Southern Weather

CH1

It is difficult to reduce most places to their absolute essence. To the one thing that defines them and sets them against the world.

Judah, AL was not one of these places. Judah was dirt: rich, brown dirt, dry dirt, dusty dirt. Dirt which kicked up at every step, dirt on which your boots left soft, deep imprints, every detail of the soles recorded in perfect dusty detail and slowly carried away by the wind.

Dirt. Dirt, fine and feathery. Dirt was everywhere in Judah, impossible to clean for more than a moment. Leaving its coat of fine sediment on everything, making it’s home in every corner and crack.

Dirt more egalitarian than the most magnanimous of men. Spreading across scorched earth, floating in the wealthiest circles and the poorest homes. Black, white, Hispanic, dirt, dirt never cared; never saw the difference between man as he was and the dust he would soon become.

Dirt. Dirt which peered up between the patches of parched grass and slowly covered each exposed root again. Dirt. Dirt which made the roads. And ran the roads.
Past the once white picket fences, wayward willows and bowed oaks, the Jones’ Jersey cow, the swarming June bugs, the crows, the telephone posts, under the wires, around the bends, and empty river beds.

It came with a sudden finality to every place it went. Each speck stopping with a sense of certainty. It came to a church to fill empty pews. It came to the bars to dry the patrons throats. It came to the courthouse to cover over long forgotten evils.

It came to a California style mansion in the deep south to watch. Concrete, with a satellite dish sticking out from the roof to bring in the Internet and the nightly news, with an out of place Hummer2 in front, and tall single paned windows, and the AC unit off to the side choking in the heat and stifled in the dust.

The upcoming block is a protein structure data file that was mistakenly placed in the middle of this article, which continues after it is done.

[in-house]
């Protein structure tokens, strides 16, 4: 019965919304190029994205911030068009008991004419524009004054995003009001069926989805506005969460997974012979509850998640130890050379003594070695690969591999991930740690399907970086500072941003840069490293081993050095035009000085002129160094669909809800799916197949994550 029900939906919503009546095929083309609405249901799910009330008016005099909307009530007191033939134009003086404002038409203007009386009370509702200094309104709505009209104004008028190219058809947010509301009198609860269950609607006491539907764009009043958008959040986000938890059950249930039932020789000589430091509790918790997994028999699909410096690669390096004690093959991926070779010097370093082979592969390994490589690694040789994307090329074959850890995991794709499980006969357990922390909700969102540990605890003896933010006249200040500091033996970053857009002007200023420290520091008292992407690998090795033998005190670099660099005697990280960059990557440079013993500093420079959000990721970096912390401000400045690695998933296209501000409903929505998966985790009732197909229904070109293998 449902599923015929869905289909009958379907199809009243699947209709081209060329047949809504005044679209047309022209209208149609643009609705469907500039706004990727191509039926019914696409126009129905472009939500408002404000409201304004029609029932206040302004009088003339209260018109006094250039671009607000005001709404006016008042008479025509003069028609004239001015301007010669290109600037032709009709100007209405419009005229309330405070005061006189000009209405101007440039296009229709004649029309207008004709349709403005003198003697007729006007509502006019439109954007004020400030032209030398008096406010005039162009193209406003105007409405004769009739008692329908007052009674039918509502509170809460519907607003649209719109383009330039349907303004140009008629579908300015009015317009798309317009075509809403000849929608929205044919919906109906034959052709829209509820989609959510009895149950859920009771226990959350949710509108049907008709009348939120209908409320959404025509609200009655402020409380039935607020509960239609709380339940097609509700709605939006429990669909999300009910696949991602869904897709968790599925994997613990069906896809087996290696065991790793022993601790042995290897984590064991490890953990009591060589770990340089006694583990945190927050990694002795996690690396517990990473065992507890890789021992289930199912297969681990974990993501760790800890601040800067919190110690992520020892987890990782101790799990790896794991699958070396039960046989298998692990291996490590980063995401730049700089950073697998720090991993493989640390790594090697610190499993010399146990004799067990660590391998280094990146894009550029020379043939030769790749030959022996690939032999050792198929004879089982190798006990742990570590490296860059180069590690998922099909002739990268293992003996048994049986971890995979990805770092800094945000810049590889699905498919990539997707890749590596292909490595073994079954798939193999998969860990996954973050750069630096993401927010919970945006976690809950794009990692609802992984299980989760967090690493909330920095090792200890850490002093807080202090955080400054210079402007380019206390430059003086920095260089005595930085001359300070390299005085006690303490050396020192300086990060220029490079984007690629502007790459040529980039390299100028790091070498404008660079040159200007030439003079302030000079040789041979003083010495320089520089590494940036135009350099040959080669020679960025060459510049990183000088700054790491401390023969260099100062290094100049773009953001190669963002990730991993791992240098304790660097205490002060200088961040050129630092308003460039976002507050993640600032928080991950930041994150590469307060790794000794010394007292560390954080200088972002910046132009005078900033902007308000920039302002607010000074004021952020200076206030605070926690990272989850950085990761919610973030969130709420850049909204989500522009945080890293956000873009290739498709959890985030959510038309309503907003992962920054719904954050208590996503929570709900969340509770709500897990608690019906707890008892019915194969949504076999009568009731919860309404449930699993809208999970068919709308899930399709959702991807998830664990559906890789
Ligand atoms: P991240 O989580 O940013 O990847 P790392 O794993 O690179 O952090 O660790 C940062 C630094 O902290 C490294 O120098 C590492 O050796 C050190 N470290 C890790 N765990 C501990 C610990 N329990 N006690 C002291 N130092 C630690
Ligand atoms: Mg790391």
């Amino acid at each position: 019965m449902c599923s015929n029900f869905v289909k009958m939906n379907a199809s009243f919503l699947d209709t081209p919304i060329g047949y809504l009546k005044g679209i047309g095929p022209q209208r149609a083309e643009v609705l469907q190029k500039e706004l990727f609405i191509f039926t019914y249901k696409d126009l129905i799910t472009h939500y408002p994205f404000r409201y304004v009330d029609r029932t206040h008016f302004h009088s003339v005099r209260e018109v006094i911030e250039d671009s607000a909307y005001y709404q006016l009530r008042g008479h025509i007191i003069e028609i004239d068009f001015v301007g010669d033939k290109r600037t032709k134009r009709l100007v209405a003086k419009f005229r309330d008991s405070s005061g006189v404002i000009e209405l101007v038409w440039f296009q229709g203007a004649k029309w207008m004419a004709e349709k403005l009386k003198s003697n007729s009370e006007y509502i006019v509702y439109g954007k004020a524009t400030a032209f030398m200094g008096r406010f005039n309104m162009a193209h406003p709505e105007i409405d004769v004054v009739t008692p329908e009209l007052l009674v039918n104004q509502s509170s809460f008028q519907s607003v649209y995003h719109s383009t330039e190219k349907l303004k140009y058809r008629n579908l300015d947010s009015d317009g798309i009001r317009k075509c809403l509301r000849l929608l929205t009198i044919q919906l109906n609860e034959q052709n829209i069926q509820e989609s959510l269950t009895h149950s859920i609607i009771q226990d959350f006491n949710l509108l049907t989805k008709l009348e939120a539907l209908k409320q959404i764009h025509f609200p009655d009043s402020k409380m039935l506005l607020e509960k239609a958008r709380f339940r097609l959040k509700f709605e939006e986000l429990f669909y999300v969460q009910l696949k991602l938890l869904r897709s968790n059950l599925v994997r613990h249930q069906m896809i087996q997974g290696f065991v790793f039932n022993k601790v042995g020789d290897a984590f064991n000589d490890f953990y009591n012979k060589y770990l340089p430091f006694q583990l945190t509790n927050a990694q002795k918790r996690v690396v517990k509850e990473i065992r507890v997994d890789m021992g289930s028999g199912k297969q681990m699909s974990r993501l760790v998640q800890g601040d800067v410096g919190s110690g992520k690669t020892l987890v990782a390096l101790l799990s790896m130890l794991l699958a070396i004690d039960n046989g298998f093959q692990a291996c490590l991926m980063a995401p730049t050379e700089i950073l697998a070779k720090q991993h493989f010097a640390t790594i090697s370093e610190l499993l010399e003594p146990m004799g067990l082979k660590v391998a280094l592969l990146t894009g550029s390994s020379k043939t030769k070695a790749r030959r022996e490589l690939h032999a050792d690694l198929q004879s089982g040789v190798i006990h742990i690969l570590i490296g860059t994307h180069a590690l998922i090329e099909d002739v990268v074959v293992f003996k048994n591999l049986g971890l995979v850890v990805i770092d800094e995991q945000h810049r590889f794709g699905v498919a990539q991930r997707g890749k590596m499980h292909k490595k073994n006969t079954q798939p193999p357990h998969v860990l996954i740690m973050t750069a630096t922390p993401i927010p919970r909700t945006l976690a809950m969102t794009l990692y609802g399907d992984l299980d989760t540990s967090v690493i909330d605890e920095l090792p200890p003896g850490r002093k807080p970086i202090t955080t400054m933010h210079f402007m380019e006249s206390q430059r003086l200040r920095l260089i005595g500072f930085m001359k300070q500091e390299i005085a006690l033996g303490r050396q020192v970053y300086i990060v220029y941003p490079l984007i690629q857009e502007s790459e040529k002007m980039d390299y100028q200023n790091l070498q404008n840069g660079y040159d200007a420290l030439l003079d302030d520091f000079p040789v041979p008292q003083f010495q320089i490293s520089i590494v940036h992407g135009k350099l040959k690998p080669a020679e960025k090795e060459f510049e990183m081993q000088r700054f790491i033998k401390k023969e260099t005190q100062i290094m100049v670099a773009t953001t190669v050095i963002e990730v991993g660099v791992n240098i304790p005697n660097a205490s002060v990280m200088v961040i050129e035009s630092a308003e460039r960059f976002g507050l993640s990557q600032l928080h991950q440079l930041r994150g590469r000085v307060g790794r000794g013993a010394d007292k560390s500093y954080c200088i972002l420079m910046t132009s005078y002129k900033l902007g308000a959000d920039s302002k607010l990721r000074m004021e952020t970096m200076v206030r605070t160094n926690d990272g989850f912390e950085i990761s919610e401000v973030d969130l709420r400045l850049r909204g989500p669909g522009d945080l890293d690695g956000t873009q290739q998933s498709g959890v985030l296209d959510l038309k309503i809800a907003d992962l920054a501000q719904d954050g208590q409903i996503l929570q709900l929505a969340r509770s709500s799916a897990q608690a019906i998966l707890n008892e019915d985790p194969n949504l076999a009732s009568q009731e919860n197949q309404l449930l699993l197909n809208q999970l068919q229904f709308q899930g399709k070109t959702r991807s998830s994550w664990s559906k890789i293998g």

And the dirt crept. Across the yard, over the car, onto the rounded steps and deck, into the corners of the window frames, and through the cracks on the door. Faint, it spread in scattered and few pieces across the marble floor to the kitchen where it could have heard, had it ears, a fight.

Husband and wife, moved from California where riches had been earned back to the south they thought they belonged. Gaudy and as out of place here as they once were in LA. Fighting, over what it hardly mattered because it was soon over.

And the dirt heard, if it was listening. Bang, shatter, bang, bang, thud, stomp, stomp, slam.

And the dirt creeping in through the empty window pane, mixed with the blood.

And the dirt went with the Hummer as its tires feathered the dusty drive and onto the empty road.

By next Thursday when the housekeeper dropped her bags and ran screaming outside the dirt had already buried the dead.